“A successful writing day is usually one in which I make a discovery about the story I’m working on, in which I write something that surprises me, something I didn’t expect to write when I sat down at the computer that morning.”
1. Are you the kind of writer who needs to make a departure in terms of language, emphasis, viewpoint, structure, etc. from one book to the next? If your two books faced off as opponents, what would be the strengths of each?
I wouldn’t say I have an intrinsic need to make a departure with each book, only a need not to tell the same story twice, or at least not the same way twice. So it’s the story that dictates my formal and stylistic choices, notwithstanding whatever I might think I’m doing at the outset.
For instance, I originally intended to structure Long Drive Home entirely as a confessional letter from the protagonist, Glen Bauer, to his daughter, Sara. But after months of wheel spinning, I finally realized that I needed to communicate a lot of information to the reader that Glen would never bother to put in a real letter –stuff Sara already knew, stuff he wouldn’t admit to her, etc. So I changed the structure of the book, retaining excerpts from the letter but mostly using a more conventional first-person narration.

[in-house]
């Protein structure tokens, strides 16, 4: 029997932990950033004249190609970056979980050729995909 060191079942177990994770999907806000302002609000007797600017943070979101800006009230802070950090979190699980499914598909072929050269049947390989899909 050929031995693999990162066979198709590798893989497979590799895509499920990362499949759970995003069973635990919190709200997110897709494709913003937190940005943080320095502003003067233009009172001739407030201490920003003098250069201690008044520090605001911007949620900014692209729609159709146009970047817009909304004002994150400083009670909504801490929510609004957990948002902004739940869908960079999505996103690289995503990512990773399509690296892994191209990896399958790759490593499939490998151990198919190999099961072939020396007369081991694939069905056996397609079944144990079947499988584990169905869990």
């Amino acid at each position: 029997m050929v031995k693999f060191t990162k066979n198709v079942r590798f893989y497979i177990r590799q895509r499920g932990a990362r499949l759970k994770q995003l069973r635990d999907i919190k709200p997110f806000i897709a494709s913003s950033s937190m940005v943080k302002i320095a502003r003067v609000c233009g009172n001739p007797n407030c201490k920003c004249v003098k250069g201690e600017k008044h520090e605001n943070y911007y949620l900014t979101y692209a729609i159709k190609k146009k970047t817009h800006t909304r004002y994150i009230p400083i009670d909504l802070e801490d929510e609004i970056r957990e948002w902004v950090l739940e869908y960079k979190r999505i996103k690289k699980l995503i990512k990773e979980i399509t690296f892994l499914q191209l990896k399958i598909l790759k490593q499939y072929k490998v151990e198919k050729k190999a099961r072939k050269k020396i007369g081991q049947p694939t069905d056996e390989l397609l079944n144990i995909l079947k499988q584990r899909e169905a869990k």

A similar thing happened with the book’s tone. Initially, I conceived of Glen as having a more ironic outlook. But Glen is responsible for the death of a teenager, and his irony made it seem like he didn’t care enough about what he’d done—a fatal flaw in the story’s tone. So I made him more earnest, more serious, with less psychic distance from the events he narrates. Again, the story dictated my choices.
If Long Drive Home faced off with What You Have Left, Long Drive Home would win for narrative momentum, plotting, and suspense. What You Have Left would win for language, sense of place, and emotional range.
2. In a Slate interview, you spoke about the important work your wife did in helping you edit this book. Specifically, what sorts of things did you change?